Yes! Fred Astaire! Bing Crosby! Irving Berlin! Bluray!
I wonder whether I have the release date wrong here… or did they really release an Xmas movie in August? Watching movies by month I wanted to experience the change of the seasons, but…
Anyway, it won the Oscar for best song: White Christmas, and no surprise.
The setting is the classic musical setting: In a theatre. That makes it a lot easier to drop some musical numbers in at random without having to work the pieces into the actual story line.
The director, Mark Sandrich, had done a series of extremely successful (both at the box office and otherwise) musicals in the 30s. I mean… The Gay Divorcee, Shall We Dance, Follow the Fleet… And this is very much in that mode.
Which is fine by me: This is non-stop amusement with the occasional hilarious moment. It’s just so well made; it’s just perfection. Really the thing to distract you from what’s going on in Europe (except for a brief moving collage in the last third).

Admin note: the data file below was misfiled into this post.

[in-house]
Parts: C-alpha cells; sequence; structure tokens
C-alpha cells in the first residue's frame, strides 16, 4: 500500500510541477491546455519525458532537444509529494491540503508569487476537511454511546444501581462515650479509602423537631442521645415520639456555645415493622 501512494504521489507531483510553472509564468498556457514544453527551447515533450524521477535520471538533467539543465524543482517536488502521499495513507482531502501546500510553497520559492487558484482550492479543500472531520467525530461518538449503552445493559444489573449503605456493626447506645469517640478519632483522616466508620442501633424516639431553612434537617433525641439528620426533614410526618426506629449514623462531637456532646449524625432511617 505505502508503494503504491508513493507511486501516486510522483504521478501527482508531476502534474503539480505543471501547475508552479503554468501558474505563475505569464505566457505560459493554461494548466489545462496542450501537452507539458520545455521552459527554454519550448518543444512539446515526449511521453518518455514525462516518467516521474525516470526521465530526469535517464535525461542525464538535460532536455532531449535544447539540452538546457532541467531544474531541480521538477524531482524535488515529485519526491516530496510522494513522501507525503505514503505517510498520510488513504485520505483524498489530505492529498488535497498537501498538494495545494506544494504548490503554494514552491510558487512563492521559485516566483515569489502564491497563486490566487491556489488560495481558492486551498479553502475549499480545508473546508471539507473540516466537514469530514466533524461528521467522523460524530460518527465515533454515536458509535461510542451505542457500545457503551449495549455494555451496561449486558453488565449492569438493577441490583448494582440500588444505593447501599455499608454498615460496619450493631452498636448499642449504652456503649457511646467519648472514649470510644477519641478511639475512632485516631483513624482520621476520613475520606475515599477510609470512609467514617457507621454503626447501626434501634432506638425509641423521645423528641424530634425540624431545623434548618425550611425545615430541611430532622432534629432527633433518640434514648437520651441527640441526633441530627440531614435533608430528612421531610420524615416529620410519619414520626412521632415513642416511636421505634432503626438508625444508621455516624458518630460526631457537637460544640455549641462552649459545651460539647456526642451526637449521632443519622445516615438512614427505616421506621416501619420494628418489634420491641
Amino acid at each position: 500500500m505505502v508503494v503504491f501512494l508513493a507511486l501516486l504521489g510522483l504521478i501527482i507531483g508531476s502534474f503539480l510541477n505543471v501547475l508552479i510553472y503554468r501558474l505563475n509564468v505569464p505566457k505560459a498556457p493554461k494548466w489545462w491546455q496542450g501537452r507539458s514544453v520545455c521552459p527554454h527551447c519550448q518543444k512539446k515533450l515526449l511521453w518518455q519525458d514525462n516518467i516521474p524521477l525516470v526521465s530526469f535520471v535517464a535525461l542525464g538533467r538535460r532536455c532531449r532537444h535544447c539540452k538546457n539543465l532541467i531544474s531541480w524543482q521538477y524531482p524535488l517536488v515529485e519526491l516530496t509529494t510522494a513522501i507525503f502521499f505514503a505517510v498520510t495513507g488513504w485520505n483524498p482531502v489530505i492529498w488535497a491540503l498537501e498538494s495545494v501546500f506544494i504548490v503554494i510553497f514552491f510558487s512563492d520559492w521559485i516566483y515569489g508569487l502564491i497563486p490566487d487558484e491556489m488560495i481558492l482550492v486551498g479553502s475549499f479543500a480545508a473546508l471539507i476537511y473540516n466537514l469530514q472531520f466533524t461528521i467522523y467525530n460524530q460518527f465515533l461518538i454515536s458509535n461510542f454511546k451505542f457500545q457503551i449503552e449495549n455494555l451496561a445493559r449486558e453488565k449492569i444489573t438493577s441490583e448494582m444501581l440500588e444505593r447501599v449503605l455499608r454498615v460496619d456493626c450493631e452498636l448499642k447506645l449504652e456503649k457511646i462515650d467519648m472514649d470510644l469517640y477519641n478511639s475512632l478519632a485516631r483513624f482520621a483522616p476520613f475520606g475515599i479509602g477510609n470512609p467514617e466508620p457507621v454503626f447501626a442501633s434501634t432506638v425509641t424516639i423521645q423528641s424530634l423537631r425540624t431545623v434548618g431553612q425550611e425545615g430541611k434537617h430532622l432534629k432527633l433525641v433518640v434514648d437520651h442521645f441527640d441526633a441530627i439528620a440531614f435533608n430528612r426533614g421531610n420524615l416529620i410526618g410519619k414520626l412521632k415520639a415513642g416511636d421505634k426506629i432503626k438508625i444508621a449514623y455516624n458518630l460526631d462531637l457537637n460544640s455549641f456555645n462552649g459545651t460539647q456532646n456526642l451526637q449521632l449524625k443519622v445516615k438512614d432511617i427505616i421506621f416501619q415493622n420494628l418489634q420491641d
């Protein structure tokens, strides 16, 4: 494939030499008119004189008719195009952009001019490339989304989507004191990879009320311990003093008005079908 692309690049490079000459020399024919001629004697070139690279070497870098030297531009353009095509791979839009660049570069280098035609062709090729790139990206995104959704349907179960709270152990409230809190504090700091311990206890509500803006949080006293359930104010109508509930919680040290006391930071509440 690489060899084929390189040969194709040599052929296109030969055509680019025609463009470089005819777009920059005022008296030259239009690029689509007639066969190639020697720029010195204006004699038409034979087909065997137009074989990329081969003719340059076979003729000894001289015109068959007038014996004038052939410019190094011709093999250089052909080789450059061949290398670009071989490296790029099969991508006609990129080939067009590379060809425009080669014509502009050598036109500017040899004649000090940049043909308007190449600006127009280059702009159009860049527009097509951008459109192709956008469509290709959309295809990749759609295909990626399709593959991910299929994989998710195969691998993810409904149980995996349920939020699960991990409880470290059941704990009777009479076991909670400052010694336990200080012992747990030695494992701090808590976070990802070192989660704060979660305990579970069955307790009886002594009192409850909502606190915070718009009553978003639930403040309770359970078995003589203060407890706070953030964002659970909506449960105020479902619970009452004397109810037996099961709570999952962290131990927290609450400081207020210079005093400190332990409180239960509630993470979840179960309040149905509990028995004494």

Virginia Dale isn’t a name I’m familiar with, but watching her dance with Fred Astaire is a thrill. They really fit together wonderfully.
There’s a plot of sorts in between the various bits that doesn’t really amount to much of anything, but it’s much better put together than these things usually are. It’s a movie that’s obviously been put together as a simple showcase for Bing Crosby, but it ends up being kinda perfect.
(But it might be problematic because of the blackface scenes. It’s interesting that they intercut this scene with scenes of the black maid (who is called, yes, “Mamie” (played wonderfully by Louise Beavers (last seen in Reap The Wild Wind))) and the maid’s children singing along with the song.)
This movie could perhaps have been a bit tighter in the last third, where it gets more plot heavy.
FSVO plot and heavy.
The meta bits at the very end, where Bing enters the set where they’re recreating his inn (which is, of course, just the inn set) is whee.
Holiday Inn. Mark Sandrich. 1942.
Popular movies in August 1942 according to IMDB:
This blog post is part of the Decade series.